One of the simpler models used in Bayesian statistics is one in which the data are Bernoulli-distributed and the prior is a Beta distribution, which means that the posterior is also a Beta distribution, only with different parameters. If we used a vague Beta prior and took every shot a team takes to be a Bernoulli variable that has success defined as the shot going in, we could have an estimate of a team’s shooting ability that changes constantly.
In words, we would take every team to be of similar shooting ability at the beginning of a season, while being sufficiently unsure of how good each team is that, with sufficient data, we could easily start to believe a particular team to be either quite good or quite bad at shooting (or anywhere in between). Moreover, with every shot a team took, we would have a better idea of how good its shooting is based on whether the shot went in or not, while also becoming more and more confident about that team’s quality.
I am not married to this idea, though. I could see myself using other priors (like the normal distribution), because of their interesting properties. I would also like to be able to model team shooting quality dynamically (which means that I would let a team’s scoring prowess fluctuate as time goes on). And the nice part is that all of this can also be applied to a team’s shooting defense (that is, how well the team does at stopping its opponent from scoring).
Another improvement could be made on the basis of the Glickmann paper which I already cited in the previous post, which would allow a team’s quality to vary between seasons. Making this alteration would be a sea change, since I have thus only talked about models that deal with one year of data. Of course, it would be possible use multiple seasons of data and put them through both the dynamic and the static models I’ve introduced. Doing so would be inadvisable, however, as it would produce an estimate of a team’s quality for all of the seasons combined.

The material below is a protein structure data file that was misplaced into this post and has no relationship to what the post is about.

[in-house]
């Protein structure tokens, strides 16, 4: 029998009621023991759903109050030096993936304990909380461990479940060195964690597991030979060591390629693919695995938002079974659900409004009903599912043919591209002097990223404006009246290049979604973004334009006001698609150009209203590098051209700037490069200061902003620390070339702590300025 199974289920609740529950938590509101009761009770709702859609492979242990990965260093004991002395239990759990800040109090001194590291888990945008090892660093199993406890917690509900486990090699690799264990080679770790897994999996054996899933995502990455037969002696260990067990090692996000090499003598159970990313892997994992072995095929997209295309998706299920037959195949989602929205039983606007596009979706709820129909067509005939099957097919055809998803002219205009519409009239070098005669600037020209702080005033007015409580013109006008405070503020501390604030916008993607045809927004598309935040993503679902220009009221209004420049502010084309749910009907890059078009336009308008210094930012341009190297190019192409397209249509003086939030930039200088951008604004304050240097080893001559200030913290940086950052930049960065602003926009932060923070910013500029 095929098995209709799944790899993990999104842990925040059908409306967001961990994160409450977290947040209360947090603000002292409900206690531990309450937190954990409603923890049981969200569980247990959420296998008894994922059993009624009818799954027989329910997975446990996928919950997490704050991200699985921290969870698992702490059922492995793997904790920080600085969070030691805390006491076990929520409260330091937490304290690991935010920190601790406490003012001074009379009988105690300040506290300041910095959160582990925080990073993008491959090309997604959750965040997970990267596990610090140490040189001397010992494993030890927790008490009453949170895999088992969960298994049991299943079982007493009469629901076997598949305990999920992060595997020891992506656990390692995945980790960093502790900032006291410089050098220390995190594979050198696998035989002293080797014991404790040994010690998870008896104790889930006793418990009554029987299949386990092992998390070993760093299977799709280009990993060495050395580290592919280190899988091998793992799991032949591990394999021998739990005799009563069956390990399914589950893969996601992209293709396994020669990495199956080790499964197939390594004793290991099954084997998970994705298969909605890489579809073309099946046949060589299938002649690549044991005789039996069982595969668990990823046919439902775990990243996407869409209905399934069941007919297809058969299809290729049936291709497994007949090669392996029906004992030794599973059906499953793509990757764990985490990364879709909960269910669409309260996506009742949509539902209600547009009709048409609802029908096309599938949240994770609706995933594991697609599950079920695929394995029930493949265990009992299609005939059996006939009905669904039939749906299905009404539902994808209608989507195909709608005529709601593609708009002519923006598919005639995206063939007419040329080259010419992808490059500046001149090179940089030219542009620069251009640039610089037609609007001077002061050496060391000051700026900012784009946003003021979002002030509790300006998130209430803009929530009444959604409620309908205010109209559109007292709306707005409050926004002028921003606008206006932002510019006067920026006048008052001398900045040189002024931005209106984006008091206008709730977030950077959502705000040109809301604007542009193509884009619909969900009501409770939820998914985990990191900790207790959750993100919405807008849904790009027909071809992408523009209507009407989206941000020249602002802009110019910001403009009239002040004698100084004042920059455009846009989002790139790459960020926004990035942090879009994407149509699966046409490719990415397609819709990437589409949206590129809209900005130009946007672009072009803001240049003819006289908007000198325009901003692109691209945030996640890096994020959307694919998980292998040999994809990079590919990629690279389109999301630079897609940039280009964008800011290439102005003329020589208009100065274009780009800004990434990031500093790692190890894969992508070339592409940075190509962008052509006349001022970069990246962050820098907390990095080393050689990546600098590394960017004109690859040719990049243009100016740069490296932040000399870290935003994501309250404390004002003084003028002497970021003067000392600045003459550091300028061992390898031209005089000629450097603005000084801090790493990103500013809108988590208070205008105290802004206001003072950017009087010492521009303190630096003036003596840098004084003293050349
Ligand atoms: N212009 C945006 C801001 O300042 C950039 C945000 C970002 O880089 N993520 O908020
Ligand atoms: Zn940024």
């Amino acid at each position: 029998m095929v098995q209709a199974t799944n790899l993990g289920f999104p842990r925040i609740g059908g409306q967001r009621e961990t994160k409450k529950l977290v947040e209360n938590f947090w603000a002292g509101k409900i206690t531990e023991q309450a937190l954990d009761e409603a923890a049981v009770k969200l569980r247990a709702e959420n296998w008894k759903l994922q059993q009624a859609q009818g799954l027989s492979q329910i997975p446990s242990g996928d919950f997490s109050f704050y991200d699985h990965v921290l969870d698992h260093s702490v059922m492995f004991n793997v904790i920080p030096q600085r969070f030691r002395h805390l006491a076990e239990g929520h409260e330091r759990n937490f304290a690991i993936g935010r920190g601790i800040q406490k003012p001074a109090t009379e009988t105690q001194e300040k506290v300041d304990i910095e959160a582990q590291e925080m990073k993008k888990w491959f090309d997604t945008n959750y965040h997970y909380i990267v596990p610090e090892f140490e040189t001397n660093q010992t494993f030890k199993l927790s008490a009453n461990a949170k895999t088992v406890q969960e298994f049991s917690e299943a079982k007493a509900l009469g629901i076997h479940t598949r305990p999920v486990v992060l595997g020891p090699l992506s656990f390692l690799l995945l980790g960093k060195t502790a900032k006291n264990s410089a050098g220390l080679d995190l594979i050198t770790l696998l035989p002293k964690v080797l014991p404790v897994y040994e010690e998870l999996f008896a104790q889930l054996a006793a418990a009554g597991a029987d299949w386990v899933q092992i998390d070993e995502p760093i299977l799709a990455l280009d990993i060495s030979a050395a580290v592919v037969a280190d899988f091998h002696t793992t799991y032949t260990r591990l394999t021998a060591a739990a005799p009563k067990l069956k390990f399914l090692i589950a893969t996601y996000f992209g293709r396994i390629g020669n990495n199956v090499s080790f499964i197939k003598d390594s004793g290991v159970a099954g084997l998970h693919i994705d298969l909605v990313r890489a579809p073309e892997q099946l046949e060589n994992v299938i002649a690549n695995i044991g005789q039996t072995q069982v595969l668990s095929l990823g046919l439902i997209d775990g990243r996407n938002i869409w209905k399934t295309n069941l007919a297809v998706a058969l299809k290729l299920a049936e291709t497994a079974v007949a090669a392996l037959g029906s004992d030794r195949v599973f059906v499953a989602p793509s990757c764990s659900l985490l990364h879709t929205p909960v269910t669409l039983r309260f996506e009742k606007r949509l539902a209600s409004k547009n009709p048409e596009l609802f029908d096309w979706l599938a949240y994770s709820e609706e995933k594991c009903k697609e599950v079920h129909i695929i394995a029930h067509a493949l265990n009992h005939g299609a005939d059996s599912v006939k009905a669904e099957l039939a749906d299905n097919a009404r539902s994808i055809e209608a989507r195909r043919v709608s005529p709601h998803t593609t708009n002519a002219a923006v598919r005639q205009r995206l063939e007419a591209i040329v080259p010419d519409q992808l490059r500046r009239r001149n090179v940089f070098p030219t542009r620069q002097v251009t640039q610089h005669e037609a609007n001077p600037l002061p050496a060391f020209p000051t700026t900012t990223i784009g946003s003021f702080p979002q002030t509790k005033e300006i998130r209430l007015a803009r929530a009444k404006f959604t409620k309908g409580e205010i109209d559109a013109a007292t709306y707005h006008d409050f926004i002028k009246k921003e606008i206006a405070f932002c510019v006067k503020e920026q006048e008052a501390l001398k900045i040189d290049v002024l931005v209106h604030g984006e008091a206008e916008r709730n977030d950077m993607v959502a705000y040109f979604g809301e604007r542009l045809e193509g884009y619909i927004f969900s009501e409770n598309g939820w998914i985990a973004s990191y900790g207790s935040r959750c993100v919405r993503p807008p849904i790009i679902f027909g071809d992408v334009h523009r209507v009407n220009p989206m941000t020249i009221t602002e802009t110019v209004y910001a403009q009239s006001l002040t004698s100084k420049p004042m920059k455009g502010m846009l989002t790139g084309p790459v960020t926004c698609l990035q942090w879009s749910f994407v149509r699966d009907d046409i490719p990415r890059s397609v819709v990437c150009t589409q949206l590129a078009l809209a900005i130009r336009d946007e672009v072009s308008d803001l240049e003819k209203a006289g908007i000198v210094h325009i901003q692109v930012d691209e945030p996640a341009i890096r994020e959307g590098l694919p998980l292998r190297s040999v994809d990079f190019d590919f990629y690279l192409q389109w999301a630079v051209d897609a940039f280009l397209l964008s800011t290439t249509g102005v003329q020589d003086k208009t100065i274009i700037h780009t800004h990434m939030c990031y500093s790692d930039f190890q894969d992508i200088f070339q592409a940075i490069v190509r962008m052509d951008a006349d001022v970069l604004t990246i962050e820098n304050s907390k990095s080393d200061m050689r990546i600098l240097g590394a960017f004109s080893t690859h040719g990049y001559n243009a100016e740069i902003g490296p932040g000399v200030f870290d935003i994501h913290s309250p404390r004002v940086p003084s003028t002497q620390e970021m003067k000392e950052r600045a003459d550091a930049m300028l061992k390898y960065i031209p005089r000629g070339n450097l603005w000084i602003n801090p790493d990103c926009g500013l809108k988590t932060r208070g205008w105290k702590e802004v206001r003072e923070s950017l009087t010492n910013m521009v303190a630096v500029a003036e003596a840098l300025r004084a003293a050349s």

The dynamic model might even be capable of handling the data and coming out with reasonable estimates. The static model, on the other hand, would end up estimating an average team quality for all the seasons, which would work terribly for any team whose performance varies significantly from season to season – basically all NBA teams.
A smarter way to handle that change in seasons would be to define a new omega, like the ones used to allow team quality to change from week to week. This would be a new omega which would only appear when we change from one season to the other. The variance of this new term would need to be much higher than that of the in-season omegas, as a higher variance would allow team quality to make bigger swings.
Returning to the discussion about modeling the number of possessions for each team: what if we included rebounding and turnovers for each team? Doing so would potentially make the possession modeling more accurate (as it would help explain the difference in the number of possessions for either team in a single match) while also recognizing strengths that are not related to team shooting. We know that these factors are not be fully taken into account by the model, as demonstrated in the third post of this series.
Finally, we need to consider score effects. Research in every sport has found that the state of the game score at a given point in the game affects how teams play from that point forward. More to the point, in sports like football (where teams start passing more when trailing and running the football more when leading), soccer, and hockey (in both of these sports, the leading team falls into a defensive shell while the trailing team pushes forward) that difference is shown to be significant enough that modelers usually take it into account when defining their models.
One such modeler is the mathematician Micah Blake McCurdy (whose work is of great interest to anyone that likes hockey and/or statistical modeling of sports results). McCurdy gave an impressive presentation on the subject of score effects in hockey at CBJHAC, a conference on hockey analytics put on by the NHL’s Columbus Blue Jackets. In his masterful presentation (link here), Micah brought out a number of new insights into modeling score effects, insights which could be adapted to basketball. In this respect, it would be interesting to look at the order in which teams score (whether they go on scoring runs or droughts) to try and measure how momentum affects a team’s probability of winning a game, which could lead us to become better at estimating that team’s quality in their forthcoming games.